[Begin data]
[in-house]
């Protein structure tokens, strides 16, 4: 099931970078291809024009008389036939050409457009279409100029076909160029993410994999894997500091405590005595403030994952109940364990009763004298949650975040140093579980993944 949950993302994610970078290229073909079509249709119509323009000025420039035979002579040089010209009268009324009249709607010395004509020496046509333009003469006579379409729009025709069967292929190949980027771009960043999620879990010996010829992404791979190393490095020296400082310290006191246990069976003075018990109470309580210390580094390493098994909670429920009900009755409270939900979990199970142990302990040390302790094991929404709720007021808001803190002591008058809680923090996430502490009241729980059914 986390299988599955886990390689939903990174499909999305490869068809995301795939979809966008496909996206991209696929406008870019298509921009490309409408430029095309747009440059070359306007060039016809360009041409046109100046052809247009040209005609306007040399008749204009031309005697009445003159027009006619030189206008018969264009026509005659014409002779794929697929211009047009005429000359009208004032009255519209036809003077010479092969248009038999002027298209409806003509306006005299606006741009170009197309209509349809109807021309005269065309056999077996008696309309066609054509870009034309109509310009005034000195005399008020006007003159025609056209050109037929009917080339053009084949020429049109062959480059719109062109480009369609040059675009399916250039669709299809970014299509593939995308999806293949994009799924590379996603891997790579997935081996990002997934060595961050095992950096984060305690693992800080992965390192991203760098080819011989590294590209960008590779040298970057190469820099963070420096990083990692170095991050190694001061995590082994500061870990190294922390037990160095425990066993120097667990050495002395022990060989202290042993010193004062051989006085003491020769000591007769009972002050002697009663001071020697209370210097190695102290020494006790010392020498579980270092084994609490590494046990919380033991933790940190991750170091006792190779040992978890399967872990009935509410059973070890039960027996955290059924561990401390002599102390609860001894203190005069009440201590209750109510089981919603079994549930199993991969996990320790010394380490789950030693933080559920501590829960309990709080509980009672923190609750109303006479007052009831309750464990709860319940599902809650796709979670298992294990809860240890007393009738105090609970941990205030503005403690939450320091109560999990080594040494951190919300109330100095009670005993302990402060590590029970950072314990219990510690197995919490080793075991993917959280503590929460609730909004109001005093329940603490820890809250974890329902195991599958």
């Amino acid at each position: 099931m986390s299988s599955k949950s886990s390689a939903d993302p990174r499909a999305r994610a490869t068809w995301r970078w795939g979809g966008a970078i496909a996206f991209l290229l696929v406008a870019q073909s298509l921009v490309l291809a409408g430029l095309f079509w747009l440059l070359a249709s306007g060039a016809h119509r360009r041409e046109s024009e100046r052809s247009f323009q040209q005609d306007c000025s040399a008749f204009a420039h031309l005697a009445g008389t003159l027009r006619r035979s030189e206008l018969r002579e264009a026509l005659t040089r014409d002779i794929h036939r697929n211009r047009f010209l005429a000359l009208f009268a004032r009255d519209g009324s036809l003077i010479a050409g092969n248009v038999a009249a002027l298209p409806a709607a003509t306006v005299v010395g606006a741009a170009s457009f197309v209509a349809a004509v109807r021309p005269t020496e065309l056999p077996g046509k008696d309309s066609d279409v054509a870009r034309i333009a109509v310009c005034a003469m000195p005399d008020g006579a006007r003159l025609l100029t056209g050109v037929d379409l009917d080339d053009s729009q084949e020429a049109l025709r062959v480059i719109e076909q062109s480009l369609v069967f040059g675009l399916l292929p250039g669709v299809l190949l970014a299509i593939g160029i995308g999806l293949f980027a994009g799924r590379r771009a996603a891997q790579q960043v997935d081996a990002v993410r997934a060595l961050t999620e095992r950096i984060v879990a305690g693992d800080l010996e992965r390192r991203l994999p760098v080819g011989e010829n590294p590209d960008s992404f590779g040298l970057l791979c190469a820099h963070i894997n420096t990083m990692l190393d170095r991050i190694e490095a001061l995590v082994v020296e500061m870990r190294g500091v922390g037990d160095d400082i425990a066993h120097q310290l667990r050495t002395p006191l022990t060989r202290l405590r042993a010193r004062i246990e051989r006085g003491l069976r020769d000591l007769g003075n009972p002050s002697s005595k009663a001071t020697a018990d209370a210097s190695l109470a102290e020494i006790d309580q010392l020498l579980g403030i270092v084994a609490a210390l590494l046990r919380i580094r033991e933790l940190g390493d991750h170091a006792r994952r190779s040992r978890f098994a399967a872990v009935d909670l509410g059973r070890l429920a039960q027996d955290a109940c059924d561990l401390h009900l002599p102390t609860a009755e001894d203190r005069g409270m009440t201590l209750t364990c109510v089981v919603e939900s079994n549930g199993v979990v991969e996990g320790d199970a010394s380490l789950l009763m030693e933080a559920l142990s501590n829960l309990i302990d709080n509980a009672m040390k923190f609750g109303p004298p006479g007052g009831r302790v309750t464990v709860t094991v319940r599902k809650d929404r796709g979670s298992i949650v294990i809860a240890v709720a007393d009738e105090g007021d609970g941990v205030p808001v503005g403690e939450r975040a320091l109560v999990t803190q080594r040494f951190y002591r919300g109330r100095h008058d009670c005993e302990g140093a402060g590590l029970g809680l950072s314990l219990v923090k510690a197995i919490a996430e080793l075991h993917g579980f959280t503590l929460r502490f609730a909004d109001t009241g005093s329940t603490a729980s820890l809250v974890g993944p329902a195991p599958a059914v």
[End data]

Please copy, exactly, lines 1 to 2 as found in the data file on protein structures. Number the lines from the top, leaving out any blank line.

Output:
[in-house]
């Protein structure tokens, strides 16, 4: 099931970078291809024009008389036939050409457009279409100029076909160029993410994999894997500091405590005595403030994952109940364990009763004298949650975040140093579980993944 949950993302994610970078290229073909079509249709119509323009000025420039035979002579040089010209009268009324009249709607010395004509020496046509333009003469006579379409729009025709069967292929190949980027771009960043999620879990010996010829992404791979190393490095020296400082310290006191246990069976003075018990109470309580210390580094390493098994909670429920009900009755409270939900979990199970142990302990040390302790094991929404709720007021808001803190002591008058809680923090996430502490009241729980059914 986390299988599955886990390689939903990174499909999305490869068809995301795939979809966008496909996206991209696929406008870019298509921009490309409408430029095309747009440059070359306007060039016809360009041409046109100046052809247009040209005609306007040399008749204009031309005697009445003159027009006619030189206008018969264009026509005659014409002779794929697929211009047009005429000359009208004032009255519209036809003077010479092969248009038999002027298209409806003509306006005299606006741009170009197309209509349809109807021309005269065309056999077996008696309309066609054509870009034309109509310009005034000195005399008020006007003159025609056209050109037929009917080339053009084949020429049109062959480059719109062109480009369609040059675009399916250039669709299809970014299509593939995308999806293949994009799924590379996603891997790579997935081996990002997934060595961050095992950096984060305690693992800080992965390192991203760098080819011989590294590209960008590779040298970057190469820099963070420096990083990692170095991050190694001061995590082994500061870990190294922390037990160095425990066993120097667990050495002395022990060989202290042993010193004062051989006085003491020769000591007769009972002050002697009663001071020697209370210097190695102290020494006790010392020498579980270092084994609490590494046990919380033991933790940190991750170091006792190779040992978890399967872990009935509410059973070890039960027996955290059924561990401390002599102390609860001894203190005069009440201590209750109510089981919603079994549930199993991969996990320790010394380490789950030693933080559920501590829960309990709080509980009672923190609750109303006479007052009831309750464990709860319940599902809650796709979670298992294990809860240890007393009738105090609970941990205030503005403690939450320091109560999990080594040494951190919300109330100095009670005993302990402060590590029970950072314990219990510690197995919490080793075991993917959280503590929460609730909004109001005093329940603490820890809250974890329902195991599958």